My favourites are the 280 metre 1839 railway viaduct and the 800 metre long 1982 Metro light-rail bridge, both from very different times but both individually stunning.

I’ve really missed having access to this part of our local habitat…

Over the last couple of years, the railway viaduct has undergone a £10million refurbishment during which time the surroundings have become a no-go area; a scaffolding-clad 24/7 hive of bustling industry.

Metro Bridge, Photography by Jack Lowe

Metro Bridge, 2003

We’ll be able to wonder among this gallery again soon, however, as the scaffolding is finally coming down.

The rejuvenated viaduct looks truly resplendent in its new raven-black coat.

Ouseburn Viaduct, Newcastle upon Tyne

The scaffolding comes down, March 2013

The Ouseburn Valley, Newcastle upon Tyne, Google Earth

The Ouseburn Valley as seen by Google Earth (the railway viaduct is still covered here).

In a couple of years or so, when the scarred landscape has had time to recover, I’ll look forward to rephotographing this favourite spot…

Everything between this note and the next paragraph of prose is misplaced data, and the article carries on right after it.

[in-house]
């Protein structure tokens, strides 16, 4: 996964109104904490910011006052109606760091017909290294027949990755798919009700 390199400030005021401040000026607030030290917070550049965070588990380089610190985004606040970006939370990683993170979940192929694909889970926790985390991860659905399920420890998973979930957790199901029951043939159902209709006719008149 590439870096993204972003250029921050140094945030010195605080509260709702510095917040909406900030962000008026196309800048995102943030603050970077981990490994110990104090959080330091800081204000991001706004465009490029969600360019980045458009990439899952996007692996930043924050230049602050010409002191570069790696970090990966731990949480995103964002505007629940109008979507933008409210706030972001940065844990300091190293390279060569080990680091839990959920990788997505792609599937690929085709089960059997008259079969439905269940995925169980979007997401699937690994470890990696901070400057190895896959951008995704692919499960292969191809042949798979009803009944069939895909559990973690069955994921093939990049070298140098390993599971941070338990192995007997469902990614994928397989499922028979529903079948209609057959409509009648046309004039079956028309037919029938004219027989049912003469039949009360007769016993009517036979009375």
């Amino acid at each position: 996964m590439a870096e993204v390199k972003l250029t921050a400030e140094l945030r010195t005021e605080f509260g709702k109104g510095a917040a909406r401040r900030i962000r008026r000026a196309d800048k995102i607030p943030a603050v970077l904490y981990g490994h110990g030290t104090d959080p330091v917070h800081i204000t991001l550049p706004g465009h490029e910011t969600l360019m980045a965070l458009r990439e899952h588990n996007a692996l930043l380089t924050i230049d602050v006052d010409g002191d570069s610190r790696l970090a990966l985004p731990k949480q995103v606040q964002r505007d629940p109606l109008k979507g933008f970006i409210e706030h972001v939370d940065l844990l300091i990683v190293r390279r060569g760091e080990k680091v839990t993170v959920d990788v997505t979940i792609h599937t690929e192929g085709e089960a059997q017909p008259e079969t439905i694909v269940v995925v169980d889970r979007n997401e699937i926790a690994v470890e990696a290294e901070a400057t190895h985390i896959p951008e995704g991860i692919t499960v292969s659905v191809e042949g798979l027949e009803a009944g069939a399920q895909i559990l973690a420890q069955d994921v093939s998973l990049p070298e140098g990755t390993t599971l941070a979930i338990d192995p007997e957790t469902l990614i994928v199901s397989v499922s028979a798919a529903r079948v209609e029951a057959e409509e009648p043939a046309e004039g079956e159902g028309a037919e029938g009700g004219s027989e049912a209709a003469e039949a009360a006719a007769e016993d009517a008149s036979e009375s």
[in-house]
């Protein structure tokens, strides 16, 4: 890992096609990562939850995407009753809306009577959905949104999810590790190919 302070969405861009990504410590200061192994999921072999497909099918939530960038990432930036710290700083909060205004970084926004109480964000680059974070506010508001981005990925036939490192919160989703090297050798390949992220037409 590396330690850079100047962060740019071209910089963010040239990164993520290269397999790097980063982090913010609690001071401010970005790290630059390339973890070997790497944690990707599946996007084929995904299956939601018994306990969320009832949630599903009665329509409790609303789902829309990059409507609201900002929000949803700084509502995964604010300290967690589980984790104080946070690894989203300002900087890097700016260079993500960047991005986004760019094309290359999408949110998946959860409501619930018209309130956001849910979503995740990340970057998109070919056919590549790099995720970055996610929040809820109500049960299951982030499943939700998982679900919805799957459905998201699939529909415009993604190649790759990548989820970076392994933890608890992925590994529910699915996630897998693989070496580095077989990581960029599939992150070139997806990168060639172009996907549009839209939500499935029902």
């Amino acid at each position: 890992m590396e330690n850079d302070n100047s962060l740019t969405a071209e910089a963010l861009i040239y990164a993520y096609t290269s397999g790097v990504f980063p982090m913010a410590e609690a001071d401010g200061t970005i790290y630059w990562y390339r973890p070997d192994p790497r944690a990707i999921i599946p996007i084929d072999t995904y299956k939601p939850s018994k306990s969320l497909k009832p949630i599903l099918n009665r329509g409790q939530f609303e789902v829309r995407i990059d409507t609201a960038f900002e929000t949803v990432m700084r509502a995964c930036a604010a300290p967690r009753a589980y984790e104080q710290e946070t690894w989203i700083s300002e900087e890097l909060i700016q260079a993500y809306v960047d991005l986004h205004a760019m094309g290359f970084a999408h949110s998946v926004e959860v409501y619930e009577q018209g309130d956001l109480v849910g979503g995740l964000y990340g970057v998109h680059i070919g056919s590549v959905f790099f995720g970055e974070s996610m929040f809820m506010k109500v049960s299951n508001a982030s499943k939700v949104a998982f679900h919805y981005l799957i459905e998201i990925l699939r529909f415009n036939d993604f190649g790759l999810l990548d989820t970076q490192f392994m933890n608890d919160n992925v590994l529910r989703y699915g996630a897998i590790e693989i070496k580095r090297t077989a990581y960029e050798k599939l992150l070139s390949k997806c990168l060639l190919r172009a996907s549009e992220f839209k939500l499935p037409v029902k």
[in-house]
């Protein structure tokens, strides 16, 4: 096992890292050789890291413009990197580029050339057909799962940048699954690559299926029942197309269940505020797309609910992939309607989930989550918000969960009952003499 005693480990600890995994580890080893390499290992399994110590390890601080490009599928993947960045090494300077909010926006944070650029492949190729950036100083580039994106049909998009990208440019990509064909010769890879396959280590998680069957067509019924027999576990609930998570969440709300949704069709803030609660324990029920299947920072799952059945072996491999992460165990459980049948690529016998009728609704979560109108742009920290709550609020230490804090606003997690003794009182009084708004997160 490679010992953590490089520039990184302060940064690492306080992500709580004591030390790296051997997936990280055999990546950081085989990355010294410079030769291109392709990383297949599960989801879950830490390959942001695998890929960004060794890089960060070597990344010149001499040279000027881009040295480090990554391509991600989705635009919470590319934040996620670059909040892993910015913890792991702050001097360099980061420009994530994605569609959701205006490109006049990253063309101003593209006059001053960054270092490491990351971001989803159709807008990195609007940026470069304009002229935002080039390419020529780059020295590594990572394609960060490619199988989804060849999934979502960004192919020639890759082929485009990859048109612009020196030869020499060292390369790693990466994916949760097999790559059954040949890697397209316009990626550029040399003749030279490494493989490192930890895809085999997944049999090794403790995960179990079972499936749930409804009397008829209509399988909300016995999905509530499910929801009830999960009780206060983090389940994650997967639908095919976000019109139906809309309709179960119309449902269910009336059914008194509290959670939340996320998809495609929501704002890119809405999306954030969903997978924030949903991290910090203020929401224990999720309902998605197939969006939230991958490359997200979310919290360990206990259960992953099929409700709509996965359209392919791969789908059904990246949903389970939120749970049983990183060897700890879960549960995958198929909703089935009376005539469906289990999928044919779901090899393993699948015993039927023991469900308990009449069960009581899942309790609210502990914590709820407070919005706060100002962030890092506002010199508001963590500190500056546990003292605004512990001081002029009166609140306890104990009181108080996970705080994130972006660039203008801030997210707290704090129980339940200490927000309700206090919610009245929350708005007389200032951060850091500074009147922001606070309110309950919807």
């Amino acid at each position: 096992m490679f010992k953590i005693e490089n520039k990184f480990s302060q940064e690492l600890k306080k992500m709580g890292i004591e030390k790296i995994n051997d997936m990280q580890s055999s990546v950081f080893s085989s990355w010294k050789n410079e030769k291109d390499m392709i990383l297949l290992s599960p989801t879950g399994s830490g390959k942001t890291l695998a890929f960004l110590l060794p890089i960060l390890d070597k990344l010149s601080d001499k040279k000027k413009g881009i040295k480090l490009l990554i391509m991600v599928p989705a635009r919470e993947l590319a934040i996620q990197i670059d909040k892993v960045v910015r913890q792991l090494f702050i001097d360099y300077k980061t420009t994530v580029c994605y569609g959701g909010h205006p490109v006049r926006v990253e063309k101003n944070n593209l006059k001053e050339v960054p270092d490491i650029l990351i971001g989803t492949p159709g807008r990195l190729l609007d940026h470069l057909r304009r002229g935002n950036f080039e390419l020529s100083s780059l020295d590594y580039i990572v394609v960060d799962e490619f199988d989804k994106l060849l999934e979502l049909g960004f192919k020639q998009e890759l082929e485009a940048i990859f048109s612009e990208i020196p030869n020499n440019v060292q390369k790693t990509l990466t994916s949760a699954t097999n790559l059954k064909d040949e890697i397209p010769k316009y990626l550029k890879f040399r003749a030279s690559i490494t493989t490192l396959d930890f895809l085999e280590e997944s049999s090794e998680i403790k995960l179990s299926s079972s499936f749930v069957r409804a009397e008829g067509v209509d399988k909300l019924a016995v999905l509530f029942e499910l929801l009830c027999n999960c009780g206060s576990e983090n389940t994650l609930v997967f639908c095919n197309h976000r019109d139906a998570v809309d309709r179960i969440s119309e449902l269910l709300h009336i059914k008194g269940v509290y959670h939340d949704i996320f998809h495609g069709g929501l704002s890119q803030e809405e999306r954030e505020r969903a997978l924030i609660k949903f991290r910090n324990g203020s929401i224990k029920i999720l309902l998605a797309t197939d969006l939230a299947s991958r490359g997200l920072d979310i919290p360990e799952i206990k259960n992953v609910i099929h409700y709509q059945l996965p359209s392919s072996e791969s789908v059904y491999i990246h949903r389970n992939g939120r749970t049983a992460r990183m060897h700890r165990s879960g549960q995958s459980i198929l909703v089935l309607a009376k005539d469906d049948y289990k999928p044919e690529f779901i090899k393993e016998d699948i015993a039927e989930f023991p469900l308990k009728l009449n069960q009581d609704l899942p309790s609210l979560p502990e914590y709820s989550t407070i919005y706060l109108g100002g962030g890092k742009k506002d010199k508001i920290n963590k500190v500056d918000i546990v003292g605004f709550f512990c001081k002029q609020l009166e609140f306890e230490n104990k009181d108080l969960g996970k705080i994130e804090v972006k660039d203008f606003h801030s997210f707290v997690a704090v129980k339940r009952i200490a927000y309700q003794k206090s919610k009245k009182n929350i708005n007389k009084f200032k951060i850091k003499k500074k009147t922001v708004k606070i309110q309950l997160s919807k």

— Signed Prints

I make prints of Byker Bridges and Metro Bridge that are numbered, signed and embossed — you can buy them directly from my Cornerstone Collection.

England, Scotland and Berwick

Almost as far North as you can possibly journey within the bounds of England lies Berwick upon Tweed, nestled just a couple of miles from the Scottish border.

On Saturday, I made the 65 mile rail journey north with a friend to see Paul Kenny’s latest show open at The Berwick Watchtower.

As we wandered the streets of this garrison town, the sensations we experienced were odd and uneasy, enough for us to discuss it regularly throughout the day…

The mouth of the River Tweed — Berwick on the left to the North East and Tweedmouth on the right to the South West...

The mouth of the River Tweed — Berwick on the left to the North East and Tweedmouth on the right to the South West…

On the face of it, Berwick is pretty. However, it doesn’t take too long to sense a melancholy and fatigue hanging over the town.

There are small pockets where this isn’t the case but, overall, Berwick certainly appears to be a very northern outpost burdened with a tangible raw edge, perhaps the bleeding edge of the ongoing economic crisis.

Buildings look tired with many high street shops closing or, indeed, closed down. Local estate agents, too, seem awash with property for sale.

There is, however, plenty to admire as some of the architecture is stunning, not least the beautifully named Royal Border Bridge — a vital artery carrying the East Coast Mainline, connecting this remote town at high speed with the rest of the country.